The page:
Monday, 6 May 2019

After Sufra, putting young people first in Tanzania. Guest post by Mohammed S Mamdani

There was surprise when it was announced that Mohammed S Mamdani, the dynamic force behind Sufra Foodbank was leaving. Mohammed has given Wembley Matters permission  to repost his blog post about the new project in which he is involved in Tanzania LINK.

Here he reflects on his experience:

Kijana Kwanza (Young People First)  is a new youth organisation based in the Kilimanjaro Region of Tanzania. Our aim is to empower a new generation of Tanzanian youth to acquire the knowledge and skills that will enable them to succeed in life.
Whilst I have worked in the not for profit sector for over 15 years, until now my experience has been limited to projects in the UK. But following a trip to Tanzania in July 2017 to meet my uncle who had fallen unwell, I was reacquainted with a part of my heritage that I have not always recognised. My paternal great-grandparents moved from India to East Africa at the turn of the 20th century and my father was born in Moshi, a small mercantile town at the foot of Mount Kilimanjaro, Africa's tallest summit.  

I had not visiting Tanzania since I was a child. Twenty year later, as I set foot on the tarmac of Kilimanjaro International Airport, I felt a certain affinity to this part of the world. And as the days passed, I began to recognise that so much of my upbringing - my mother tongue and the food we ate at home - had been influenced by the cultural traditions of East Africa. 

But I was also conscious of a less pleasant truth. Since the middle of the 19th century, hundreds of thousands of Indians escaped poverty in their home-country to build a new life in East Africa (and other parts of Africa), at the invitation of the colonial powers. Soon, many began to prosper and acquire huge wealth, often to the neglect, and dare I say, exploitation of the local African population. 

I have no idea what role, if any, my ancestors played in this project, but when I look upon the graves of my grandparents in Moshi's cemetery, I know that the privileges I enjoy today, bear some relation to the opportunities they discovered in Africa. And possibly, at the expense of local Africans. 

Throughout my short visit to Tanzania, I was deeply moved by the plight of so many local Africans and humbled by their hospitality and willingness to share what little they had. This was despite the racial inequalities (that continue to this day) between East African Indians and locals, and the stubborn contempt that some Indians continue to display - whether openly or discreetly - for natives. 

Whilst such a public critique may offend some within my community, it would be dishonest on my part to perpetuate the romanticised history of Indian minorities in Africa, which I was fed as a child.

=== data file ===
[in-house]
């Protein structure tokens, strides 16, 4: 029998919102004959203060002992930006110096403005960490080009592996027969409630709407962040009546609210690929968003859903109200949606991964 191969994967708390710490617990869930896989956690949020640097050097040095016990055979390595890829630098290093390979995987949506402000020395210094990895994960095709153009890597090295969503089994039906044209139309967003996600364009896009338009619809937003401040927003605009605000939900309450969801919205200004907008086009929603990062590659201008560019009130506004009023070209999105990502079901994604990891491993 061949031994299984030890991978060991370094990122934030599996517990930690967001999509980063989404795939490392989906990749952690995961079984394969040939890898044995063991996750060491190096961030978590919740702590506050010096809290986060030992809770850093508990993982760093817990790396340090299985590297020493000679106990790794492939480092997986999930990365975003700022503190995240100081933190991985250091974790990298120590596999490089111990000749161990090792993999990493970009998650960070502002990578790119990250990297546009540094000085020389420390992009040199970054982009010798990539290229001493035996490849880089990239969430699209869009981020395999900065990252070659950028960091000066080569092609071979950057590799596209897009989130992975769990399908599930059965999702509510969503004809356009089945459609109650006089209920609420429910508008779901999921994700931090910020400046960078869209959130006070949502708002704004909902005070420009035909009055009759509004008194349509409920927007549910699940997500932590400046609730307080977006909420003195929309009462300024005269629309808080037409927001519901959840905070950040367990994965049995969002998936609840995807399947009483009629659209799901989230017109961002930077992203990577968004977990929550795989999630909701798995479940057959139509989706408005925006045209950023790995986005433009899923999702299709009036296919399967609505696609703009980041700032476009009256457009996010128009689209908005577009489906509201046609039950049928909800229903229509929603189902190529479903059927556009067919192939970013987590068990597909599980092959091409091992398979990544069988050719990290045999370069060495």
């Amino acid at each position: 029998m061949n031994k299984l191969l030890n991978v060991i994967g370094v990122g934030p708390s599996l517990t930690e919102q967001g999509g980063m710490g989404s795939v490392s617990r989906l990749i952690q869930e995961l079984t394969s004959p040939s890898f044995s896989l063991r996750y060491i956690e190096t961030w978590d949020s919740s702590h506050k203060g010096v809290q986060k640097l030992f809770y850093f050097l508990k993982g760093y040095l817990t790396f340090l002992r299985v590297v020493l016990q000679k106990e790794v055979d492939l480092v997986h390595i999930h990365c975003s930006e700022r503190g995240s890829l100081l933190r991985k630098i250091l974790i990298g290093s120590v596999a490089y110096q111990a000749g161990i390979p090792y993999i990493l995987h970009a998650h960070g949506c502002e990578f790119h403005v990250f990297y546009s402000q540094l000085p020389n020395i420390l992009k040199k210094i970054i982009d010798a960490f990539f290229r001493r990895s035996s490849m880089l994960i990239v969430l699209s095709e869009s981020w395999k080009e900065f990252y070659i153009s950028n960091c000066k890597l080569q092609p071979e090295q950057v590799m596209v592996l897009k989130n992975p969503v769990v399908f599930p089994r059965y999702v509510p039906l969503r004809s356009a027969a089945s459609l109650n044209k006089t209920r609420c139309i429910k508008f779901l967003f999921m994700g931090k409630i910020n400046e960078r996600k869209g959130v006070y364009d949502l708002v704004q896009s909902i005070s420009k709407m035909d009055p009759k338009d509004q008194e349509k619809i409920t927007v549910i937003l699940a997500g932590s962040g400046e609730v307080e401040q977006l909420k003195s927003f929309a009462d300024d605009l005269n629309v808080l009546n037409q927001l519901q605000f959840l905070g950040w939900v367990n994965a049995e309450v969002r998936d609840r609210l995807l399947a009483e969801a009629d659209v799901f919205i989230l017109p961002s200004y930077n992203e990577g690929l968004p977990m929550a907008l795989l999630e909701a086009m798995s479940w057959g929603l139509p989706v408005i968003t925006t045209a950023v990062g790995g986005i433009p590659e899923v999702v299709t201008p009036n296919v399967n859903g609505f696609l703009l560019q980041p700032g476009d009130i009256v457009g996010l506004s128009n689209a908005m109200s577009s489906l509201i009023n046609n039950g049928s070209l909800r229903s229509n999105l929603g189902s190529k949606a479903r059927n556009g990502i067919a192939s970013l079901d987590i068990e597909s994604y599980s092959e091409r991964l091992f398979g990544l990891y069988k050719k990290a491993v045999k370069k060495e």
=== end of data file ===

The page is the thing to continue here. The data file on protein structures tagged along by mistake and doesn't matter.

Motivated and determined to right the wrongs of the past, I made several further trips to Tanzania over the next year or so - visiting NGOs, meeting charity leaders and volunteering in different organisations. And through these trips, I made new friends who invited me to their homes and villages to better understand the cultural context of poverty in Tanzania.  

On my last trip to Tanzania in July 2018, I sat down with my good friend Mujibu and proposed some ideas for a new project, based on my critical assessment of the needs of Tanzanian youth and the gaps in current provision. Mujibu affirmed the conclusions of my research and responded with great enthusiasm. He promised to help me setup the project. From that day, Mujibu become my partner in crime.  

Mujibu is an impressive young 'leader' with his own story of growing up in poverty. After completing a vocational course in ICT, he invested in a library pass and taught himself the full A-level syllabus, without the help of a tutor. And a few years ago, he graduated from the University of Dodoma as a qualified teacher. Initially he worked as a manager at the same NGO in Moshi that had sponsored his vocational education, but now he works as a civil servant in a nearby village. In everything he does, Mujibu has a can-do attitude. He's an ambitious grafter, a prolific networker and much more sensible (and tactful) than me!  

After the summer, we continued our conversations on WhatsApp, speaking almost every other day. The first few opportunities just passed, as I hesitated on how to go proceed. How could I hold a full-time job in the UK and setup a charity abroad? 

But eventually, I decided to take the risk. Last month, Mujibu rented a house in Njoro, one of the most deprived districts of Moshi Town, which will soon become the base of our new project - a hostel that will be home to a small group secondary school students. Aside from sponsoring their education and providing for all their welfare needs, we will deliver a diverse programme of extra-curricular activities and life skills training to help our young residents make a successful transition into adulthood. A future where they have the means to overcome all the social, cultural and financial barriers they face in order to become skilled, globally aware and economically independent members of society. 

This is our goal. And I look forward to sharing our story with you. 

Mohammed S Mamdani

You can donate to the project HERE

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